A coral-like film of nickel@nickel sulfide (Ni@NiS) was obtained on a conducting glass through an electrochemical method, in which the Ni functioned as a template. Three types of Ni thin films were electrodeposited on fluorine-doped tin oxide (FTO) substrates by a pulse current technique at the passed charge densities of 100, 200, and 300 mC cm-2, which rendered custard apple-like, coral-like, and cracked nanostructures, respectively. Subsequently, nickel sulfide films were coated on these Ni films by using a pulse potential technique. Due to the template effect of the Ni films, the composite films of Ni@NiS also assumed the same structures as those of their nickel templates. In each case of the films the particle of the film assumed a core-shell structure. The Ni@NiS coated FTO glasses were used as the counter electrodes for dye-sensitized solar cells (DSSCs). The DSSC with the coral-like Ni@NiS film on its counter electrode exhibits the highest power conversion efficiency (η) of 7.84%, while the DSSC with platinum film on its counter electrode shows an η of 8.11%. The coral-like Ni@NiS film exhibits multiple functions, i.e., large surface area, high conductivity, and great electrocatalytic ability for iodine/triiodine (I-/I3 -) reduction. X-ray photoelectron spectroscopy (XPS), X-ray diffraction pattern (XRD), scanning electron microscopy (SEM), and four-point probe technique were used to characterize the films. The photovoltaic parameters are substantiated using incident photon-to-current conversion efficiency (IPCE) curves, cyclic voltammetry (CV), electrochemical impedance spectroscopy (EIS), and Tafel polarization plots. The IPCE curves were further used to calculate theoretical short-current densities of the cells.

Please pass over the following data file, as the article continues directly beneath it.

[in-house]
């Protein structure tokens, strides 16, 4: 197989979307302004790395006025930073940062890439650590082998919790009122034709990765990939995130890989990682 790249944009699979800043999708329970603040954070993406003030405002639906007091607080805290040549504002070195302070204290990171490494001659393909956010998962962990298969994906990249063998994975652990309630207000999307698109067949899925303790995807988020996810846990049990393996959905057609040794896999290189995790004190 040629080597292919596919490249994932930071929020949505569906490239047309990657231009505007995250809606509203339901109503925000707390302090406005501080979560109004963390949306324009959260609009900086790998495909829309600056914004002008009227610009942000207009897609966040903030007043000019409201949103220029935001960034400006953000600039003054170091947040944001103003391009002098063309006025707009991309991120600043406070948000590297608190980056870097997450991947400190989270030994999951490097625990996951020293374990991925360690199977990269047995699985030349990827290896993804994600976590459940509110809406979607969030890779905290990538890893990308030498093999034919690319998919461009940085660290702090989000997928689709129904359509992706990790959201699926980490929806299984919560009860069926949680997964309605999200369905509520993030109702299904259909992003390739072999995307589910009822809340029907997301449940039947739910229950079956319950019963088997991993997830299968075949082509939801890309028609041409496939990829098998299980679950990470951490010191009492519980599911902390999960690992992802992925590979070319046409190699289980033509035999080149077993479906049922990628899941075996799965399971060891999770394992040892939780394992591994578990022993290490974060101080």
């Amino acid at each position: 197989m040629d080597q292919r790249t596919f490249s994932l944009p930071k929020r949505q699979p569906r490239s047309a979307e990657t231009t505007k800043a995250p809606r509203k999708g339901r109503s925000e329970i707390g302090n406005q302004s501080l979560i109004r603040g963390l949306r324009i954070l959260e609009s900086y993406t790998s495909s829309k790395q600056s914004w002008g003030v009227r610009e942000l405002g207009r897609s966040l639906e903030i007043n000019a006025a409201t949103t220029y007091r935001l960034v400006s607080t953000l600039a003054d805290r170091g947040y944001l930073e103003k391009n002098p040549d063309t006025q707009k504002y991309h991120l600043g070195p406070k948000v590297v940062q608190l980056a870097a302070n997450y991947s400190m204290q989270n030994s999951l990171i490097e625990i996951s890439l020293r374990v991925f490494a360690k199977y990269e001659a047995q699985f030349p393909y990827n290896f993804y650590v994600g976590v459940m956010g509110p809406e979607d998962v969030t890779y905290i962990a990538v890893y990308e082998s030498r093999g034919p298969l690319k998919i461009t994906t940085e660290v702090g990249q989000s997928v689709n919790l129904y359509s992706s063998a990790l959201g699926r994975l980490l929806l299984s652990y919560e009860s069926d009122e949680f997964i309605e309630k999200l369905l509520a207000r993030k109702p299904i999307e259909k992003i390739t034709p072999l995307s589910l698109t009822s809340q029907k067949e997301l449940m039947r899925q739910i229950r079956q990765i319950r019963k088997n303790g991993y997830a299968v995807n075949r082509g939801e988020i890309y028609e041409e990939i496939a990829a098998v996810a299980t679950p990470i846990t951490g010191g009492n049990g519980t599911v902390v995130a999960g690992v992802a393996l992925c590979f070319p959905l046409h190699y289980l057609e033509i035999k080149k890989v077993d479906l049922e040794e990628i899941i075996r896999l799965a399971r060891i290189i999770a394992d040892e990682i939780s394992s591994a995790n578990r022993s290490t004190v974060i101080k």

ASJC Scopus subject areas
- Renewable Energy, Sustainability and the Environment
- Materials Science(all)